Checklists Build Teamwork, Improve Execution

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Checklists are only now being recognized as a powerful tool in the medical community while they have long been in use in the military -- particularly in military aviation. For the past 13 years Afterburner, Inc., a team-building and business consulting company that teaches the tools and techniques developed in the low tolerance world of military aviation, has been touting the value of the checklists in performance improvement.

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January 22, 2009

Atlanta, GA - Two unlikely sources demonstrated a strong link between the use of checklists and team building this month -- this week's US Airways incident in New York and the release of a study on medical checklists.

Let's look at the latter first. The January 2009 Special Article of the New England Journal of Medicine highlights the surprising results of a medical study involving the use of checklists. Research physicians proposed that since approximately half of all surgical complications are avoidable, and that there is a strong body of evidence linking teamwork to improved outcomes, checklists may help prevent avoidable deaths and complications. The researchers did not anticipate as dramatic an impact as was demonstrated in their research. During the course of the study, death rates dropped from 1.5% to 0.8%, and serious complications fell from 11% to 7% -- a 47% and 37% improvement, respectively.

Checklists are only now being recognized as a powerful tool in the medical community while they have long been in use in the military -- particularly in military aviation. For the past 13 years Afterburner, Inc., a team-building and business consulting company that teaches the tools and techniques developed in the low tolerance world of military aviation, has been touting the value of the checklists in performance improvement.

Afterburner's Director of Enrollment Programs, Brigadier General (retired) Charles "Chaz" Campbell, U.S. Air Force, states "The medical community is one of the few professions that has recently adopted standardized procedures. They have now condensed those procedures into checklists much like military aviation. Most organizations don't invest the time to develop standards and checklists and suffer from the lack of execution discipline that results."

In addition to demonstrating the value of checklists, the study also reinforced the links among checklists, briefing and debriefing. "To implement the checklist," reports the study, "all sites had to introduce a formal pause in care during surgery for preoperative team introductions and briefings and postoperative debriefings, team practices that have previously been shown to be associated with improved safety processes and attitudes and with a rate of complications and death reduced by as much as 80%." That's no surprise to Afterburner.

The process and organizational improvement model they developed, which they named 'Flawless Execution', consists of a cyclical process of Plan-Brief-Execute-Debrief. Proper briefing and debriefing are critical processes in successful military aviation missions, as are checklists. "The act of opening a checklist," says General Campbell, "speaks to the individual and the team, sending the message that there is a deliberate intent to be disciplined. This intent is often a self-encouraging step that results in improved performance. This occurs in addition to eliminating the obvious errors of omission for which the checklist is designed."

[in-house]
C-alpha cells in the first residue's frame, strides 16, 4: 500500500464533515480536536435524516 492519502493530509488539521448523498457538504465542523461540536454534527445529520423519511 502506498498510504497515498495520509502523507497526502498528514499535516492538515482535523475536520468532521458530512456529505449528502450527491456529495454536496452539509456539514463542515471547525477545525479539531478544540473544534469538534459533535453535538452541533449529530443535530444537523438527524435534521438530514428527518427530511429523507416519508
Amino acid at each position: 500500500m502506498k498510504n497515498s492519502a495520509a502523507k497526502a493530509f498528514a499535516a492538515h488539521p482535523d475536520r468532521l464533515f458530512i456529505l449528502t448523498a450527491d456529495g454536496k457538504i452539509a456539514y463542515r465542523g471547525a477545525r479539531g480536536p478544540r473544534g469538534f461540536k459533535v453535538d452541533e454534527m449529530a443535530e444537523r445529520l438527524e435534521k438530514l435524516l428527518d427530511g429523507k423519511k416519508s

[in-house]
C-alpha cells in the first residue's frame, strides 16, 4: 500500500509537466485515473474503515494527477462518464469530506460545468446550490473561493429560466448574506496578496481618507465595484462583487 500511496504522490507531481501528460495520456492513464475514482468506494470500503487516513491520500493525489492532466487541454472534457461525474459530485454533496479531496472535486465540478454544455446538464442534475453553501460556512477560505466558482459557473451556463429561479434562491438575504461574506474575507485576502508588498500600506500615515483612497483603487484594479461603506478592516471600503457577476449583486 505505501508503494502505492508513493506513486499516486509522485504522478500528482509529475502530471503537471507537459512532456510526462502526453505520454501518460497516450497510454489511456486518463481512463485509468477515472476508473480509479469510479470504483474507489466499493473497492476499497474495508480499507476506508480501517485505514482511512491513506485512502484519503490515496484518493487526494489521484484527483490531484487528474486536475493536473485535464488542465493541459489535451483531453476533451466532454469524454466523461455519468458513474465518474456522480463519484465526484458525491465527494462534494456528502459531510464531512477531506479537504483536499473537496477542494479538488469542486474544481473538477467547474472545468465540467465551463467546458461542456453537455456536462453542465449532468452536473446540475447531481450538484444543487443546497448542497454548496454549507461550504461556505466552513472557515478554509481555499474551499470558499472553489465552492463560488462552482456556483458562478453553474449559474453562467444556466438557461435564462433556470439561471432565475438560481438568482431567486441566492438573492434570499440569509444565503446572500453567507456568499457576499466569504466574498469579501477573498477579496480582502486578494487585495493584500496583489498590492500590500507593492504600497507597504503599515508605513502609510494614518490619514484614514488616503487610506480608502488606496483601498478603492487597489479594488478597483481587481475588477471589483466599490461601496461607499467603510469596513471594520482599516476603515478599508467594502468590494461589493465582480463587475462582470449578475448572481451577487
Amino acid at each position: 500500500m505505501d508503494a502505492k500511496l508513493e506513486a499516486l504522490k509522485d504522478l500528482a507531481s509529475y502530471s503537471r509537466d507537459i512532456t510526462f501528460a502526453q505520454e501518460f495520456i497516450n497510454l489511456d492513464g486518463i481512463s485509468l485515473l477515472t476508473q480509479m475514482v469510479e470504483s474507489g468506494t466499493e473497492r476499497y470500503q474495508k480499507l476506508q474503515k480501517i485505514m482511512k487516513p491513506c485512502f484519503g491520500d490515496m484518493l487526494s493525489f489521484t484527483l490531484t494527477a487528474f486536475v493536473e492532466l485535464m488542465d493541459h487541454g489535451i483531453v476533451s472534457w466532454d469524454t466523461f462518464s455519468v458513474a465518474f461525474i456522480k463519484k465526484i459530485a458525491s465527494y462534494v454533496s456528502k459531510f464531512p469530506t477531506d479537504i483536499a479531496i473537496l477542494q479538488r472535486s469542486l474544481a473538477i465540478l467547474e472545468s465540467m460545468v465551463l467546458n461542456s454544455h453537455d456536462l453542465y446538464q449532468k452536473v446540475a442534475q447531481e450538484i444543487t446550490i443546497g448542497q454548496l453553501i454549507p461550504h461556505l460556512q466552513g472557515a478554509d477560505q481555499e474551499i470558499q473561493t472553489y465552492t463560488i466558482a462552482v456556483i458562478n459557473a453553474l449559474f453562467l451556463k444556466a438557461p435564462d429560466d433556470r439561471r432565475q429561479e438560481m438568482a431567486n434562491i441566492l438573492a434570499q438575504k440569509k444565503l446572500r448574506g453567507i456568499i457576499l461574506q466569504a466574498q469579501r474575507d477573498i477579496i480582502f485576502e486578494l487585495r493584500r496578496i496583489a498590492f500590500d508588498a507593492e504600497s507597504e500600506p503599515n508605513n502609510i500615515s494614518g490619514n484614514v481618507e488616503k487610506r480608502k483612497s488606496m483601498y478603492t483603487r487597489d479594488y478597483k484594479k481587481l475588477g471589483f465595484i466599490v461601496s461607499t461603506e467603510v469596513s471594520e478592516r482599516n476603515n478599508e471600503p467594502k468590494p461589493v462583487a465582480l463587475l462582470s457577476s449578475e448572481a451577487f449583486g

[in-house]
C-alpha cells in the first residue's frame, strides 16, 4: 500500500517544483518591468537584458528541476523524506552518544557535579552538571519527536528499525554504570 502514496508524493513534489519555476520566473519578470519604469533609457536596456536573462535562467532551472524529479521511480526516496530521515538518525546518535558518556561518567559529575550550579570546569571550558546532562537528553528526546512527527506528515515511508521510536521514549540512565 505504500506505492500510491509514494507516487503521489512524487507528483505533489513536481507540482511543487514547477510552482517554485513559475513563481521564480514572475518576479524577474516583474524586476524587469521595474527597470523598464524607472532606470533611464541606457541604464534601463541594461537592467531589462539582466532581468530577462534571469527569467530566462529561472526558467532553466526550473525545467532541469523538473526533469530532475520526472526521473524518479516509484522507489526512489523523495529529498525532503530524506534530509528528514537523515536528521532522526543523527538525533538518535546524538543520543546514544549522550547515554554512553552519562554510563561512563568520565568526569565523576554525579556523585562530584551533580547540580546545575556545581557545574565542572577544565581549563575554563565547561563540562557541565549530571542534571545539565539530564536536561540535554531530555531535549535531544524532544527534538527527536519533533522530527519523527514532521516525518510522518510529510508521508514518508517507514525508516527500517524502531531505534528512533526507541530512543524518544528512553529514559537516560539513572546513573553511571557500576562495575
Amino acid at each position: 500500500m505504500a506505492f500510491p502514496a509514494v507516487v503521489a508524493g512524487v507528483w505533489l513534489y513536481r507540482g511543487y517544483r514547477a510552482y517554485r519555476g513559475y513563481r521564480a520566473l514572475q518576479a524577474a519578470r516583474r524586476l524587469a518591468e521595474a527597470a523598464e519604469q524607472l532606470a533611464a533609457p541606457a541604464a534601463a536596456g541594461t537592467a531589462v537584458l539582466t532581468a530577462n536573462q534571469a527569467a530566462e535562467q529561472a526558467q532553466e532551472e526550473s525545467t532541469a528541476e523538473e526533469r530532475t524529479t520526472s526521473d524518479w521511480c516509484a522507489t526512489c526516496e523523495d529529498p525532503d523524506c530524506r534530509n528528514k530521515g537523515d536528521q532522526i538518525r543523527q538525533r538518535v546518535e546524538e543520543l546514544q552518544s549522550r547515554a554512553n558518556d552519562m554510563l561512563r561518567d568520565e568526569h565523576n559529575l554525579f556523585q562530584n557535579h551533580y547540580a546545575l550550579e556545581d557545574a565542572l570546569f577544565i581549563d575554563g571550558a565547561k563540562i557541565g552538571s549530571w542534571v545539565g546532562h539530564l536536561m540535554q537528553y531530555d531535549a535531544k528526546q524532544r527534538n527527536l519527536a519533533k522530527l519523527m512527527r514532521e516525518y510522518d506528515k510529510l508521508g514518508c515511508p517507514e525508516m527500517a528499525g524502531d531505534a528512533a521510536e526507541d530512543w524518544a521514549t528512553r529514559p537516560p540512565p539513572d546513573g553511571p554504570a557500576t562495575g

Afterburner, Inc. began work in early 1997 with a select group of doctors focused on the growing numbers of errors in our hospitals. James D. Murphy, founder and CEO of Afterburner, states that the Joint Commission and other patient safety groups have been incorporating tools that military pilots use not only to reduce errors but improve OR and ER team performance during surgery. "The U.S. Air Force," says Murphy, "learned first hand in the 50's and 60's that as pilots transitioned to much faster jets from propeller-driven aircraft without proper planning, briefing, and debriefing procedures more pilots were dying in training than in combat."

Even in the super-high-reliability of modern-day aviation, we can see, for example, the US Airways accident in the Hudson River, the importance of checklists and good standardized operating procedures. "Captain Sullenburger did an incredible job," believes Murphy, "and I bet he would tell you that his training and preflight briefing emergencies, just like the one he encountered, had been planned, briefed and previously executed in his simulator training and visualized in his head many times before. Think of the impact these simple principles would have in business or, as we are now seeing, in saving lives in our hospitals."

About Afterburner

Afterburner, Inc. is an international management training company that teaches the techniques of Flawless Execution and peak performance, born in the high-reliability environment of fighter aviation, to the world's top corporations through keynote speaking, corporate teambuilding events, seminar workshops and leadership development. Afterburner has trained the sales teams and top executives of more than 100 of the Fortune 500 companies. Inc. magazine has named Afterburner to its prestigious Inc. 500 LIST twice. Over the past two years the company has expanded its operations to Australia, Canada and the United Kingdom.

�Afterburner, Inc. 2009 www.afterburnerseminars.com 404-835-3500



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